Secondly, if US doctors have been able to treat the Ebola virus with such success, why are the details of this amazing new treatment not front page news? Have they not wrapped up the necessary details and patents meant to secure the methods and materials financially for someone to profit from its deployment? People are dying in Africa as we speak and America is claiming the ability to cure Ebola in as little as 15 days! This information needs to be shared IMMEDIATELY, not withheld and kept secret. This is a humanitarian issue and one should not be willing to risk the lives of the innocent for the sake of profit.


What makes me EXTRA nervous is the story of a Nigerian doctor who had been infected with Ebola, treated and released upon being cleared by the Centre for Infectious Disease Control. She died from Ebola AFTER being released and cleared. This has prompted doctors and researchers to suspect that the virus has the ability to incubate and show signs of recovery while it is in fact a FALSE recovery!


“Ebola is unpredictable at the best of times, presenting a wide variety of symptoms, and incubating anywhere from two days to 21 days. As a virus, Ebola is able to mutate and change just like any other replicator virus can, let’s hope that’s not the case.”


So to conclude, I believe it is incredibly reckless of the doctors involved, the CDC and anyone else who has had a part in importing the Ebola Virus to America, to release these patients after such a short stay in a facility that is not technically rated to treat patients with this category of disease. There have been highly risky, highly suspect decisions made throughout this whole process and I sincerely pray to GOD for the safety of innocent Americans, that these Doctors are right..

CURED? Emory University Hospital Releases Two US Ebola Patients – See more at:

Ebola poses no risk in U.S.: Experts

Homeland Security News Wire

Ebola has infected nearly 2,000 people in West Africa because the disease is spreading in populated areas with poor public health infrastructure, and where health workers might not be taking proper infection control procedures, such as wearing gloves, experts say. These experts note that Ebola can be contracted only from patients who have the symptoms, not those who are infected, and even then infection occurs only when coming into contact with bodily fluids. They say that SARS and the flu are more contagious than Ebola.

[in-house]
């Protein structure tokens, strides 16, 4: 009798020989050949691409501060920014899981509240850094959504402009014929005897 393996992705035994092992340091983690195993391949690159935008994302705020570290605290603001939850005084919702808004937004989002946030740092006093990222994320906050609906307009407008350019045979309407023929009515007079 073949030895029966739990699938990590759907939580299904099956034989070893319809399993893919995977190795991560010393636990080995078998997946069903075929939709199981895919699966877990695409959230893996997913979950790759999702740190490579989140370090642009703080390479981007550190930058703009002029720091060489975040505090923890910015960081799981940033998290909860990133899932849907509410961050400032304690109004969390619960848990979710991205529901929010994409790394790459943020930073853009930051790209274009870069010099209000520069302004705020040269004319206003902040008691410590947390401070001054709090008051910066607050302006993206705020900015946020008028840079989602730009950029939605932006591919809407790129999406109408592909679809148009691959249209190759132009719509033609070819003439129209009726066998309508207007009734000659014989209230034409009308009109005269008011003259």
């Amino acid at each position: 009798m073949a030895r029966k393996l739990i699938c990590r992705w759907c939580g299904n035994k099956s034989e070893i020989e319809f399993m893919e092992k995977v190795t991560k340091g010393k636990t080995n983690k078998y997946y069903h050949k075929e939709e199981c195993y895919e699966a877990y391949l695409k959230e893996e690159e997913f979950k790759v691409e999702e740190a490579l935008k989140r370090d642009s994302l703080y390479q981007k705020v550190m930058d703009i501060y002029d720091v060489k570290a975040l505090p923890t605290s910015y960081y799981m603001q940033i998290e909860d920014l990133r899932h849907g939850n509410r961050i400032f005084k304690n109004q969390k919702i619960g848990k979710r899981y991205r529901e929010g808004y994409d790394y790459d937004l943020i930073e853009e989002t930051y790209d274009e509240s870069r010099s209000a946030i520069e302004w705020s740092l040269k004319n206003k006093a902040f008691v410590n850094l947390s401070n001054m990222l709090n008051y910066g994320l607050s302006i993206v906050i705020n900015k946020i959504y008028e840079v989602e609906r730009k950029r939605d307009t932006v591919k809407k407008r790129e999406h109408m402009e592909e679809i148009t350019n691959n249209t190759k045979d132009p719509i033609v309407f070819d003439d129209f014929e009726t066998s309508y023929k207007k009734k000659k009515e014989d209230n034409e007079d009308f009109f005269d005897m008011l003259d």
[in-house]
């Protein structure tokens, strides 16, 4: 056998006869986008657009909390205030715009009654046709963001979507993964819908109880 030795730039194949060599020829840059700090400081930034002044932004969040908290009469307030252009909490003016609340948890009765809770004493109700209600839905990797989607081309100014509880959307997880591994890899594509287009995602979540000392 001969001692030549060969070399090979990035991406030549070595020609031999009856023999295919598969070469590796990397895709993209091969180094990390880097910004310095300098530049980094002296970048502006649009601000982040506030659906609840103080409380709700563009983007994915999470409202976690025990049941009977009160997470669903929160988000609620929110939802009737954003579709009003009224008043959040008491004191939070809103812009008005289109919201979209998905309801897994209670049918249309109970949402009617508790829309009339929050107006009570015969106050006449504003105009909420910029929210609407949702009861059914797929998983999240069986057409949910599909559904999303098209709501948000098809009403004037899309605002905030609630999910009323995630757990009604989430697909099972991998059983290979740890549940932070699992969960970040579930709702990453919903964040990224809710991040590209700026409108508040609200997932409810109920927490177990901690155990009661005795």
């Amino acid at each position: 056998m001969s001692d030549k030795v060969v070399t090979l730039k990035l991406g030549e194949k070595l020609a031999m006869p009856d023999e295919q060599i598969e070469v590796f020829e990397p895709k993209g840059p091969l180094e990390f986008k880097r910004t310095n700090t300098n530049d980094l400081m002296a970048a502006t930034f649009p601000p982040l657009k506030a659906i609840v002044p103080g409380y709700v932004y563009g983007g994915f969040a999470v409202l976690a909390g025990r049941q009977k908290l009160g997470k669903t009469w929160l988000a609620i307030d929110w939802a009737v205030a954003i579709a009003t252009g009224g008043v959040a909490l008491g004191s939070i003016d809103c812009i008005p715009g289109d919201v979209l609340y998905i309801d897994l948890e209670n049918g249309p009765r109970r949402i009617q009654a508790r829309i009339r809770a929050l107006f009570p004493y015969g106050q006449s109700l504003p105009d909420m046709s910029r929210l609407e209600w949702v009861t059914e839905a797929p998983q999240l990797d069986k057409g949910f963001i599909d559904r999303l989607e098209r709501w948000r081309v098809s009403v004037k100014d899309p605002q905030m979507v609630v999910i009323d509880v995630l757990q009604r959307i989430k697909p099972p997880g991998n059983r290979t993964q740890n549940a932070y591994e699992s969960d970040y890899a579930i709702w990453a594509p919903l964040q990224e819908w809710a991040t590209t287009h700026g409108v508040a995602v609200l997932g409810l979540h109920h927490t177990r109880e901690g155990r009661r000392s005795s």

Dr. Diane Weems, the acting director of the East Central Health District, at last week’s meeting with the Richmond County Board of Health, acknowledged that the Ebola outbreak in West Africa has been of serious concern to American health workers, but she explained that it takes more than casual contact to cause an infection, adding that Richmond County has faced far bigger public health threats in the past and will likely deal with worse in the future.

Ebola has infected nearly 2,000 people in West Africa because the disease is spreading in populated areas with poor public health infrastructure, and where health workers might not be taking proper infection control procedures, such as wearing gloves. “We know it is not passed through the air, like a cold or like the flu,” Weems said. “It’s by infected body fluids. Health care workers who are not using good infection control, not wearing gloves, are disproportionately being impacted there, in those communities.”

Health workers in the United States are not at risk. “Here, we know how to protect ourselves,” Weems said. Hospitals with travelers from West Africa are being advised to take precaution if patients show up with a fever. The Augusta Chronicle reports that in Georgia, the points of entry, Hartsfield-Jackson Atlanta Inter­na­tional Airport, and the ports in Savannah and Brunswick have screening stations to check travelers and crewmen coming from West Africa, said Weems, who is also Coastal Health District director in Savannah.

Dr. Keith Woeltje, a professor of infectious diseases at Washington University in St. Louis and the former hospital epidemiologist at Georgia Regents Medical Center, distinguishes the risk of contracting Ebola from those who are infected and those who show symptoms. “SARS is actually way more contagious than Ebola,” he said. “The people who have gotten Ebola really have had direct contact with blood and body fluids. So casual contact is really unlikely to spread Ebola.”

Patients with Ebola are not contagious until they start showing symptoms. The flu is more contagious and cause more damage than Ebola, Woeltje said. “In terms of deaths, every year the flu season causes way more deaths worldwide than Ebola does,” he said. “And we have a vaccine for it, which granted is not perfect. But it’s still effective and we can’t get people to take the vaccine.”

Ebola poses little risk to U.S. public health. “(Mosqui­to control) would tell you we have more to worry about with chikungunya,” a mosquito-borne virus that causes joint pain and can persist for years, Weems said. “There is a concern that chikungunya will start to spread in the U.S. like West Nile (virus) did,” Woeltje said, warning that the current attention on Ebola have struck fear in the American public. “People are not good assessors of risk, really,” he said.